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Stef Evans: Taking the initiative

Taking the initiative: Meet #icare campaigner and all-round action taker Stefania Evans

Stef Evans prides herself on being a problem solver.

She’s outspoken and unrelenting in her defence and support of the women’s game and especially given the lull of the current pandemic it seems like the sport needs people like her more than ever to continue to drive change, writes Lucy Lomax. 

The Bristol Bears forward recently launched the popular #icare campaign which you may have come across on your social media channels, dedicated to showcasing support for the women’s game and demonstrating how people actually do care that the Women’s Six Nations was postponed after an influx of misinformed comments online. But Stef has a history of taking action. Back in 2018 she wanted to help rectify another issue in the sport for female players- rugby kit.

The Canadian launched her apparel company Ruggette RFC with the intention of providing female rugby athletes with clothing made specifically for them, but also to help prove that women's rugby is a viable industry in and of itself and deserving of support and investment.

Stef spoke enthusiastically on the Gain Line Podcast recently about why she set up Ruggette RFC and of wanting to change the message we’re sending to the female playing community if they’re constantly reminded that the kit they wear isn’t specifically made with their bodies in mind.

“Setting up Ruggette RFC came from a selfish place as I just wanted to wear rugby shorts that I felt nice in and that were comfortable and fit me properly,” says Evans. “And from a wider perspective what I wanted to do with the brand was fix the messaging that we’re sending to women and girls who want to participate in our sport.

“If you are new to the sport as a girl or as a woman and you’ve just gone to your first couple of training sessions and you’re in love with the whole experience and you want to commit, then you have to go and buy stuff like boots, a mouthguard and something to train in that isn’t going to get ripped constantly. The message that we’re sending to those women and girls when they go online and go to the brands that make their team’s kit and they can’t find anything that’s made for them or when it’s all designed for men, is that you’re not important. How can you believe that there’s a place for you in a sport or community when that sport or community has nothing for you to play your sport in? We wear men’s boots, we wear men’s clothing and we’re somehow convinced that that is normal and if you flip it, it become laughable.”

Stef continued to describe her amazement of how companies are often happy to plough millions of pounds into men’s sport without the return on investment for years or even decades, but less willing to dedicate the same resource into women’s sport whilst at the same time arguing that the market isn’t profitable.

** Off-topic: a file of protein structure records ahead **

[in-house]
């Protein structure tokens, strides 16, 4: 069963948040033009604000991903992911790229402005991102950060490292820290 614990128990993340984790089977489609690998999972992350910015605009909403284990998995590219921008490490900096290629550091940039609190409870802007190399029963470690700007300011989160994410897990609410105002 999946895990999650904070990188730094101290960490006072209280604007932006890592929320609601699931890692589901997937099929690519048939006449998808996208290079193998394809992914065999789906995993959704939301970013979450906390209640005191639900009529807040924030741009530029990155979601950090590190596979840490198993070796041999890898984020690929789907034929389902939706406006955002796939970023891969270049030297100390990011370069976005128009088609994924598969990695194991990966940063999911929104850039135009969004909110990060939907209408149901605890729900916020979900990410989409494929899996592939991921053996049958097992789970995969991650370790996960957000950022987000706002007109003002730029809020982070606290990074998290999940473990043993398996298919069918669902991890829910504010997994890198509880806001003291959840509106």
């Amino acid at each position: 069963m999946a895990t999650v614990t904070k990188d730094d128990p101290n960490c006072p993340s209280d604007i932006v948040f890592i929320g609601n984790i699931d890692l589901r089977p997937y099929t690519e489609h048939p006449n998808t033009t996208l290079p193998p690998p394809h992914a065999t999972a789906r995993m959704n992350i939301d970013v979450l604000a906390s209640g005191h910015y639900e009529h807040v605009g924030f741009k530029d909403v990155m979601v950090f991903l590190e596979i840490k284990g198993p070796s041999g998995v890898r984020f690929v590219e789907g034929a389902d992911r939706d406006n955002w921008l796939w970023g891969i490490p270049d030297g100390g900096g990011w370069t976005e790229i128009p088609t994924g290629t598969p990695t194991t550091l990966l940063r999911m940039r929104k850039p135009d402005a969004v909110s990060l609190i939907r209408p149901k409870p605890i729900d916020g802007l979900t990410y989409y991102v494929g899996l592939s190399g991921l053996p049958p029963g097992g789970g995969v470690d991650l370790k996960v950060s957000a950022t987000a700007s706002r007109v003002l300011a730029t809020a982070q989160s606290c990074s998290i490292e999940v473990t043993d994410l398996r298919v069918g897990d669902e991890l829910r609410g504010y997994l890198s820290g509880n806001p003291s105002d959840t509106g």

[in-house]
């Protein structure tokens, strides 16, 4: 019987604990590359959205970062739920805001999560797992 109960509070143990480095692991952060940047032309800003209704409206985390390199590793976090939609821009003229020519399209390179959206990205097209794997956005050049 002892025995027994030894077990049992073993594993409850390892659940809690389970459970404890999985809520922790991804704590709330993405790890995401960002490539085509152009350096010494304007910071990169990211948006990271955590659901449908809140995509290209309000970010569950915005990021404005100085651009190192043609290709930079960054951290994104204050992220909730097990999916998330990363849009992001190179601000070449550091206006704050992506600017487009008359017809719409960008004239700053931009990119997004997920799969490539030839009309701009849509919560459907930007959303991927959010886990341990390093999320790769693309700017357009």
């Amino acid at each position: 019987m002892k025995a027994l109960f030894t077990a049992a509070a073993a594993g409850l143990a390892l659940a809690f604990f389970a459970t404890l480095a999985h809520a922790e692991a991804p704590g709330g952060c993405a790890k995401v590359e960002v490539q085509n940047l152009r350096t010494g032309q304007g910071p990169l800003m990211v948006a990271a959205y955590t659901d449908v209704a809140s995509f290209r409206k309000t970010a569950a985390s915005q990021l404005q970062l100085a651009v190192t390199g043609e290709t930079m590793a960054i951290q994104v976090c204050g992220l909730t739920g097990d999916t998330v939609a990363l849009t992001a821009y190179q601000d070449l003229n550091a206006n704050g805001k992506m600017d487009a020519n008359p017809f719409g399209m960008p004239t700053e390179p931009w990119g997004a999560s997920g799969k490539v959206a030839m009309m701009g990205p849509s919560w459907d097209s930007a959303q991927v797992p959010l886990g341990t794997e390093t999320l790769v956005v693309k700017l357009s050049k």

“Another reason I set up Ruggette RFC was to provide metrics to prove that this market is viable. For whatever reason which I don’t fundamentally understand, there seems to be this inability to look at the participation numbers in women’s rugby and then look at the average purchasing power of females in the western world, especially the demographic that play rugby of ages 16-38, and combine those two numbers and not see that as a huge opportunity.

“For whatever reason people are not sure and think they might lose money and I think how would you lose money? Women make the most purchasing decisions in the average household, usually young professionals, usually involved in their communities, heavily incentivised to be a part of their rugby community even if they’re no longer playing and likely to financially support the sport by buying merchandise and coming to games. You don’t see that type of long-term financial investment from a consumer in other markets, it’s much more casual. And then you look at the fact that rugby is the fastest growing sport in the world, the amount that it’s growing year on year, plus the fact that there is almost no competition for that type of athleticism in women’s sport, plus the fact that it’s cheap to play and you’re not ever going to have accessibility issues in terms of equipment. You look at all these factors and numbers and for whatever reason people are still not entirely sure it would be a market.”

Stef also commented how the resistance to think outside the box spreads further than just the apparel market.

“The same mindset is what keeps people from representing female athletes in agencies or approaching them for sponsorship opportunities or putting money into their women’s programmes, or from sponsoring the Women’s Six Nations tournament and I just can’t wrap my head around it.

“We have no problem doing it for men’s sport. Any time as you put money into men’s sport it’s immediately viewed as you’re building capital for some sort of future even though the reality of that is you usually don’t make money for thirty years and even if you do, you had to put in millions in every single year on the road to that but for women’s sport if you’re not in the green from day one then it’s not a viable market.”

Despite the challenges, Stef is on a mission to change the status-quo. Through Ruggette, #icare and her own social media accounts she can be found pumping out helpful information daily to help individuals get involved, support the women’s game to grow and eradicate inequality.

To listen to the full interview with Stef around her rugby journey, her ideas alongside launching the #icare campaign and how she hopes to continue to make a difference, head to Episode 3 of the Gain Line Podcast.